Playing with Cat
Playing with your Cat
Playing with your cat is good for both of you! Spending time playing with you or the family keeps her happy, entertained and in good health – and you have fun too! In fact play is essential to your cat's well-being right through from kitten-hood to old age. Play gives your cat mental stimulation and exercise, and keeps her alert and trim.
Why play is good for cats
- Playing with your cat strengthens the bonds between you. Play also encourages communication, socialisation and boosts your cat's confidence.
- Play allows cats to express their natural hunting instincts such as hunting, stalking, chasing, running, jumping and climbing.
- Cat play relieves stress and tension as well as boredom.
- Playing with your cat helps prevents destructive behaviour. If she spends play time with you she is less like to amuse herself by scratching your furniture.
- Play is a great form of exercise, keeps your cat active and fit, maintains a sleek and supple body condition and helps to prevent obesity.
Playtime for all
Kittens. Kittens start to play with each other from 4 weeks old and by the time they are 8 weeks old they will start to play on their own, practicing their predatory skills. Playing with your kitten will make her responsive to you and build a good relationship. Don't encourage your kitten to pounce on your hands or feet as this behaviour can become aggressive when she is an adult. Make sure all toys left with your kitten are safe, with no small parts that could be chewed and swallowed.
Indoor-Only Cats. It is vitally important to ensure indoor-only cats play as they do not use up the energy normally reserved for outdoor activities such as patrolling territory and hunting. Indoor-only cats need 15 – 30 minutes of exercise a day in the form of supervised playtime to keep them fit and prevent obesity.
Senior Cats. Senior cats may not be as eager to play as they are usually less active in their old age but it is important that they receive some amount of exercise. Bear in mind that your senior cat may not be as agile as she once was and that her joints may be fragile and sore. Gentle play will help your senior cat stay young at heart and interested in life.
Active and Inactive Cats. Some breeds of cat are more active than others. Energetic cat breeds tend to be the Siamese, Abyssinian, Bengal and Egyptian Mau. More laid back cats include the Persian, Himalayan, British Shorthair and Ragdoll breeds. All cats whether they are active or inactive should be involved in play – if your cat won't play consult your vet as this may indicate an underlying medical problem.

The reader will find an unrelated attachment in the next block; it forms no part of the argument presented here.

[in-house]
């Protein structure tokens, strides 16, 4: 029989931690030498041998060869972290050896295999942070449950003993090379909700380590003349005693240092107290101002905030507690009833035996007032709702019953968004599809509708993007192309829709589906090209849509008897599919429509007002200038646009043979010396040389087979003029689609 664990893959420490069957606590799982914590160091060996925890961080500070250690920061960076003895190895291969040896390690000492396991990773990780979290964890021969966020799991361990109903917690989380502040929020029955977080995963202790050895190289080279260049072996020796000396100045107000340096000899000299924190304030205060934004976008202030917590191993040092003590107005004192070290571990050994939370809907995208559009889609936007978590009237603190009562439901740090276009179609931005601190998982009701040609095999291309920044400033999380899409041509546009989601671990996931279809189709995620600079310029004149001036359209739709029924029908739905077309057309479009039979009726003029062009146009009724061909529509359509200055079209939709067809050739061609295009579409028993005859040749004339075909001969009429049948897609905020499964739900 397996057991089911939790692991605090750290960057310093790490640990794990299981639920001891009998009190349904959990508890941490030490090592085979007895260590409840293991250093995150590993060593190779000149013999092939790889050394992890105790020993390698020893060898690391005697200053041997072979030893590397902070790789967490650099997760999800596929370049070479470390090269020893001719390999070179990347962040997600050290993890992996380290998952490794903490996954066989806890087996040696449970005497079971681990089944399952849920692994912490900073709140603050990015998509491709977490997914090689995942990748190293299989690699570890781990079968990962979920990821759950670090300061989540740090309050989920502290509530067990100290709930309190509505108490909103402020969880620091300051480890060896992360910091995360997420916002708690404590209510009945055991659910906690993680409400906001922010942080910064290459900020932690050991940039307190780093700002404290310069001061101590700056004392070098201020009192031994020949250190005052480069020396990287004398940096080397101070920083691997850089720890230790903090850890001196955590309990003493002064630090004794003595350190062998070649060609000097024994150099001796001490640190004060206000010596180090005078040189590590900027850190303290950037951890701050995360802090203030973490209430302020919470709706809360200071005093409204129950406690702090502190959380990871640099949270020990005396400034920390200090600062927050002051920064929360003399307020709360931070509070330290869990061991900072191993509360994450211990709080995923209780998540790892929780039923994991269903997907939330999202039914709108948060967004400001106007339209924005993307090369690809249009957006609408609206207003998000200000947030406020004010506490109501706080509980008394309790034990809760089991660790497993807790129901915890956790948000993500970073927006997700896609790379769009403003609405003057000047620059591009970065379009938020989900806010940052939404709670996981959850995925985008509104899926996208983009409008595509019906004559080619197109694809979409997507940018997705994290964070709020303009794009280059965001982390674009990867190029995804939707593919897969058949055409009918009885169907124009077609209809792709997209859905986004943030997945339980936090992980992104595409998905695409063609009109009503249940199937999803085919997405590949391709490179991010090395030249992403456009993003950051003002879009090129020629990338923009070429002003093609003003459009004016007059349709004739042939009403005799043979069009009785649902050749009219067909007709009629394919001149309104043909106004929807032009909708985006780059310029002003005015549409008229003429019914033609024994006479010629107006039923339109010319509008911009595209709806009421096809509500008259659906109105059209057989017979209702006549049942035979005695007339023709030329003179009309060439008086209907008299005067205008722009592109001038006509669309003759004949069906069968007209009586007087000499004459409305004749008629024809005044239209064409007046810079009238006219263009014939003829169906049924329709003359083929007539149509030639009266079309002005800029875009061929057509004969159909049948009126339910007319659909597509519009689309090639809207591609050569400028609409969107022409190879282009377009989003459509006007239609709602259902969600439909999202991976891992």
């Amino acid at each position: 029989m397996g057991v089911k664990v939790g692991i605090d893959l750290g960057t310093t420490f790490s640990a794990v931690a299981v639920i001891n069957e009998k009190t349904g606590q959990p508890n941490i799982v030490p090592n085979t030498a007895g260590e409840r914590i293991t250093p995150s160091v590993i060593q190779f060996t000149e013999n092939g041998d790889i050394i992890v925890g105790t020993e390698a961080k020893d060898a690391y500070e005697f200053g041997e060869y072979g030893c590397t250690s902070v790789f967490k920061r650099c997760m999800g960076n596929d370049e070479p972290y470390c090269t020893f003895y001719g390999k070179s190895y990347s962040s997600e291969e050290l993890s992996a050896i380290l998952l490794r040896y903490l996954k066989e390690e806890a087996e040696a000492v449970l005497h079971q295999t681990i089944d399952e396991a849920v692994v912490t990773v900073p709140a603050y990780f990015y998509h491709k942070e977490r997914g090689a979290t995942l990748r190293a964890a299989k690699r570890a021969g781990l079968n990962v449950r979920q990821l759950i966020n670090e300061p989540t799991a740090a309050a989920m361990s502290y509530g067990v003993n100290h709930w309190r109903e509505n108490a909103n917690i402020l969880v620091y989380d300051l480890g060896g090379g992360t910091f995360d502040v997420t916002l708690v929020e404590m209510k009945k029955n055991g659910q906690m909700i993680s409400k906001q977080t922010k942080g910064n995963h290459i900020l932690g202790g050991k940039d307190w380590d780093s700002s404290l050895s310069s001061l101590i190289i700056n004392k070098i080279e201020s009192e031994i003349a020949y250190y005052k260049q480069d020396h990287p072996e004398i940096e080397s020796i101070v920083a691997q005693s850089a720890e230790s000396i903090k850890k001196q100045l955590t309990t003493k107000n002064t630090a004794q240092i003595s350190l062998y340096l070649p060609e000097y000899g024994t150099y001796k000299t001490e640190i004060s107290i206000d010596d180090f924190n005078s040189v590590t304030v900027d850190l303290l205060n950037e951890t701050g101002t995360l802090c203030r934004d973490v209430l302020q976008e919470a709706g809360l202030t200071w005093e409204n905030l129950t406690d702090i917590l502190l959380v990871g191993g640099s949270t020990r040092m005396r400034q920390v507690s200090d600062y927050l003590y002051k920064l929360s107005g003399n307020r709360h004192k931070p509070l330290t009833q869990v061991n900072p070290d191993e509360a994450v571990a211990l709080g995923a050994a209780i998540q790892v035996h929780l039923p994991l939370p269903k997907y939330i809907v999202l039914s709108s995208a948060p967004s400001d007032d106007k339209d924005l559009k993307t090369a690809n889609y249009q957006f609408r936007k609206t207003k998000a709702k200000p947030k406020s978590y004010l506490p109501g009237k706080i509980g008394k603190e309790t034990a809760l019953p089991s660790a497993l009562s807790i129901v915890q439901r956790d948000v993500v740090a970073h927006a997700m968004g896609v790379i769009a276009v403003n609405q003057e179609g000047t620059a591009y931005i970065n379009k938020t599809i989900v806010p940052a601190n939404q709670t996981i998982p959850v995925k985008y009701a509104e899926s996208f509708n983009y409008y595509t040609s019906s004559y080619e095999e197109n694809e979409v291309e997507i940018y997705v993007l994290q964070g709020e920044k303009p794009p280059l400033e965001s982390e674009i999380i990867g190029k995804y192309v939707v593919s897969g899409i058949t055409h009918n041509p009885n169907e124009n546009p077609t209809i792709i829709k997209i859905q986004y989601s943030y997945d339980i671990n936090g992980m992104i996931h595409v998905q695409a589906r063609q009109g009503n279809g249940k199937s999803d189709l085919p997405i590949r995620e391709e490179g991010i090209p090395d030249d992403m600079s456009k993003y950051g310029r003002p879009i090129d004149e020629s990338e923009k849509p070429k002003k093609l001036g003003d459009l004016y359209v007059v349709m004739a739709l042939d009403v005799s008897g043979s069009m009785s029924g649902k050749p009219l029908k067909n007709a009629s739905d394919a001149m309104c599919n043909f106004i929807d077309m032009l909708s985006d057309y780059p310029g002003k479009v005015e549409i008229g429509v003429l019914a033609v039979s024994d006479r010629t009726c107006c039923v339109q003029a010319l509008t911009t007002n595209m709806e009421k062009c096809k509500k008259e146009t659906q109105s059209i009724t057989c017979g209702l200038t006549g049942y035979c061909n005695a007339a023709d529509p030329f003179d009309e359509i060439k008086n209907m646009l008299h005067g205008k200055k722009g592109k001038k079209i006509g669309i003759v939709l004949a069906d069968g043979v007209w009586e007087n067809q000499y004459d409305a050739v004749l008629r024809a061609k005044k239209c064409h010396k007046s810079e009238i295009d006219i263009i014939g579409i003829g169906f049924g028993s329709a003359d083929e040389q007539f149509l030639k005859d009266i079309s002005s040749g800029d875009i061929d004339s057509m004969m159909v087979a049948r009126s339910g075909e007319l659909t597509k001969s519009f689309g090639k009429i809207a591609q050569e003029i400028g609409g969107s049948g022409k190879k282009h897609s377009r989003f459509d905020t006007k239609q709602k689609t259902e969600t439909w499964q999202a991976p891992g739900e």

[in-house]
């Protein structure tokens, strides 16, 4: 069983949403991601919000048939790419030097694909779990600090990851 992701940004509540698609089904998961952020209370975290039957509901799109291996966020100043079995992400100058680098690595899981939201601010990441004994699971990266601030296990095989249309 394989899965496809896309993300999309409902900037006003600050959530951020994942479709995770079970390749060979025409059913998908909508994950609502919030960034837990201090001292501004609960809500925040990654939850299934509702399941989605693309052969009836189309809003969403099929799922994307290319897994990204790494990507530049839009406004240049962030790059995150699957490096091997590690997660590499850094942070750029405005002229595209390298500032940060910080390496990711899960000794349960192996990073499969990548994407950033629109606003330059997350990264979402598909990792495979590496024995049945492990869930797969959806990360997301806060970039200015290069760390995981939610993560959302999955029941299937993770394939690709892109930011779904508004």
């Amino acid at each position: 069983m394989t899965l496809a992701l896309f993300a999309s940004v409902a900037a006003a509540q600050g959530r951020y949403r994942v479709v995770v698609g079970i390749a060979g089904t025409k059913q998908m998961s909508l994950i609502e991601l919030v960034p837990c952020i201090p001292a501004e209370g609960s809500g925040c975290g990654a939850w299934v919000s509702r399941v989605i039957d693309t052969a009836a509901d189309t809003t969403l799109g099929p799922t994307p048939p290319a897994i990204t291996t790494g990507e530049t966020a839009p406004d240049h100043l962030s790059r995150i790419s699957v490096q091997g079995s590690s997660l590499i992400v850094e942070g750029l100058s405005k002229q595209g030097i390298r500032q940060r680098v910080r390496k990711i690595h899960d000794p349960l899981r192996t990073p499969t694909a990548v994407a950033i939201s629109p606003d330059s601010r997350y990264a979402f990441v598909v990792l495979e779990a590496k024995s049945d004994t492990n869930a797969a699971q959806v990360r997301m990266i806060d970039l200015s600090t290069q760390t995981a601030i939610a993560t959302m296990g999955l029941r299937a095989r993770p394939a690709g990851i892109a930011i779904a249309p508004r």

Choosing the best toys for your cat
The best toys for your cat can do more for her than make her happy! They can prevent boredom, discourage destructive behaviour, provide mental stimulation and keep her supple and agile. Make sure you choose safe toys that are made expressly for cats as homemade toys can be dangerous. Always check your cat toys regularly for wear and tear. Look out for rough edges that could cut your cat's mouth or harbour germs. Once playtime has finished store your cat's toys out of sight to stop her getting too familiar with them so their reappearance is met with enthusiasm.
Chasing. Chasing is part of your cat's natural hunting instinct and cats love to chase anything that moves. There are a variety of toys available that your cat will chase after, from feather teasers and chasers to balls with bells inside.
Climbing. Cat climbers, trees and scratching posts are ideal for your cat to climb and offer an alternative to your cat climbing the curtains and scratching your furniture.
Hunting. Cats find wind-up toys fascinating as they can practice their hunting skills. Try a wind-up mouse and watch your cat chase it!
Stalking. Cats will often hide themselves from their prey whilst stalking – cats in the wild will hide in high grasses and try to attract as little attention as possible . . . until they pounce! A cat tunnel is a great for your cat to play in as she can hide inside whilst you tease her with a feather chaser, roll a ball or set a wind-up toy to zoom past. If you have more than one cat you will find they both will play hide and seek with each other in the tunnel.
Catnip. Catnip is a harmless herb belonging to the mint family and many cats find it irresistible. If you want to attract your cat to a certain toy or encourage her to play you can either choose a toy stuffed with Catnip or use a Catnip spray.